Page last updated: 01 July 2010
Alcohol intake and risk of coronary heart disease in younger, middle-aged, and older adults

Light to moderate alcohol consumption is associated with a reduced risk of coronary heart disease.  This protective effect of alcohol, however, may be confined to middle-aged or older individuals. Coronary heart disease incidence is low in men < 40 years of age and in women < 50 years of age; for this reason, study cohorts rarely have the power to investigate the effects of alcohol on coronary heart disease risk in younger adults. This study examined whether the beneficial effect of alcohol on coronary heart disease depends on age.
In this pooled analysis of 8 prospective studies from North America and Europe including 192,067 women and 74,919 men free of cardiovascular diseases, diabetes, and cancers at baseline, average daily alcohol intake was assessed at baseline with a food frequency or diet history questionnaire. An inverse association between alcohol and risk of coronary heart disease was observed in all age groups; hazard ratios among moderately drinking men (5.0 to 29.9 g/d) 39 to 50, 50 to 59, and ≥ 60 years of age were 0.58 (95% confidence interval [CI], 0.36 to 0.93), 0.72 (95% CI, 0.60 to 0.86), and 0.85 (95% CI, 0.75 to 0.97) compared with abstainers.  However, the analyses indicated a smaller incidence rate difference between abstainers and moderate consumers in younger adults (incidence rate difference, 45 per 100 000; 90% CI, 8 to 84) than in middle-aged (incidence rate difference, 64 per 100 000; 90% CI, 24 to 102) and older (incidence rate difference, 89 per 100 000; 90% CI, 44 to 140) adults.  Similar results were observed in women.
The authors conlude that alcohol is also associated with a decreased risk of coronary heart disease in younger adults; however, the absolute risk was small compared with middle-aged and older adults.
Professor R Curtis Ellison comments:  This analysis was based on a large number of subjects, making it possible to evaluate effects of alcohol consumption on heart disease risk among groups at low risk (i.e., younger people).  The weaknesses of the study are pointed out by the authors: no information on the pattern of drinking, including some ex-drinkers in the non-drinking referent group, not knowing of potential changes in drinking amounts and patterns over time).  Still, the results are clear in indicating that men and women at all ages who consume alcohol moderately are at lower risk of developing clinical coronary disease than those who abstain from alcohol.  As shown in Figure 1 from the paper, overall the hazard ratio is lower for both women and men over a very wide range of intake.  (This may mean that in some previous studies that suggested that coronary disease increases markedly with larger amounts of alcohol, a “J-shaped curve,” the increase at higher levels may relate to cardiac arrhythmias, cardiomyopathy, or non-cardiac conditions, and not to coronary disease.)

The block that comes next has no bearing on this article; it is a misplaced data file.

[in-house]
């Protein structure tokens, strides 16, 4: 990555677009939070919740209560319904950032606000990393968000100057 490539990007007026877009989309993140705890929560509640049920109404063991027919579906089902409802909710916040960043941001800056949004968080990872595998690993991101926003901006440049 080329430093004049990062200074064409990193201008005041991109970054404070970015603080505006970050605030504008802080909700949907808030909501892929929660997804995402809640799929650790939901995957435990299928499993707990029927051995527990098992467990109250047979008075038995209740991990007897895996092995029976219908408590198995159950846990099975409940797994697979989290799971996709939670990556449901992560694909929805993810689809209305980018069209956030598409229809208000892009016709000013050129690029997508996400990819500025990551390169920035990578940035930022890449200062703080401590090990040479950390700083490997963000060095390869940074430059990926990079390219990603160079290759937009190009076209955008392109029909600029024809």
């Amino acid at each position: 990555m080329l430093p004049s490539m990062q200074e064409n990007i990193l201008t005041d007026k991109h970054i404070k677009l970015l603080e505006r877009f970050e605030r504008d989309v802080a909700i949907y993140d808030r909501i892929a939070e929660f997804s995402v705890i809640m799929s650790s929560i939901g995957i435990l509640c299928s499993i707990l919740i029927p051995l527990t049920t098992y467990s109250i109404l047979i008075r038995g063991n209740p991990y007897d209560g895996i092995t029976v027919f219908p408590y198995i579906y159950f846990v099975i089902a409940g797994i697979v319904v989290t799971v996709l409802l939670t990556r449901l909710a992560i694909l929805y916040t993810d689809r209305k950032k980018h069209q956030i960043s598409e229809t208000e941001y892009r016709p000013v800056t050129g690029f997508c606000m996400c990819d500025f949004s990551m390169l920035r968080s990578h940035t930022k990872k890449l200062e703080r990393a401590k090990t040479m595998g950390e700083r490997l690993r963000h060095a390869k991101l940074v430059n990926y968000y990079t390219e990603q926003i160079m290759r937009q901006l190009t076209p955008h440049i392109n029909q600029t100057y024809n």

The hazard ratio for heart disease associated with moderate drinking in this analysis was 0.58 for younger subjects, but the estimated reduction in risk was less for those in the oldest group (HR = 0.85).  This relation has been seen in some other studies, and has led to suggestions that the effects of alcohol are less in older people than in middle-aged people.  Ken Rothman comments that “if absolute effects measuring risk reduction from alcohol were constant with age, one would expect the relative risk to approach one as age increased, and the baseline risk of heart disease increased, because the absolute difference in risk would be a smaller proportion of total risk as the total risk increased.”  Other risk factors that affect the “ageing of arteries” (hypertension, smoking, poor diet, etc.) would be coming into effect over time, so the relative importance of a single risk factor (such as alcohol consumption) would be less. 
Rothman adds: “If the benefits of alcohol consumption were proportional to the underlying risk, one would not see the attenuation of relative effect in older age groups.  Because that attenuation was present in this study, it signals that the absolute risk reduction in heart disease from alcohol consumption does not increase to the extent that the underlying risk for heart disease increases with age.  Thus, the relative benefit is greatest among younger ages.”
The importance of this study is the finding that moderate alcohol consumption is associated with lower risk of coronary heart disease regardless of age.  Some may believe that this indicates that individuals should begin to consider moderate drinking as a way of reducing their risk of heart disease at a younger age (e.g., before age 50).  However, it must be kept in mind that the absolute risk of heart disease at this age is very low, so effects on other aspects of health (and social effects) must also be considered.  (The effects of alcohol on other diseases, or on cardiovascular or all-cause mortality, were not measured in this study.)

Source: Hvidtfeldt UA, Tolstrup JS, Jakobsen MU . . . Willett WC, Rimm EB, Ascherio A.  Alcohol intake and risk of coronary heart disease in younger, middle-aged, and older adults. Circulation 2010;121:1589-1597.


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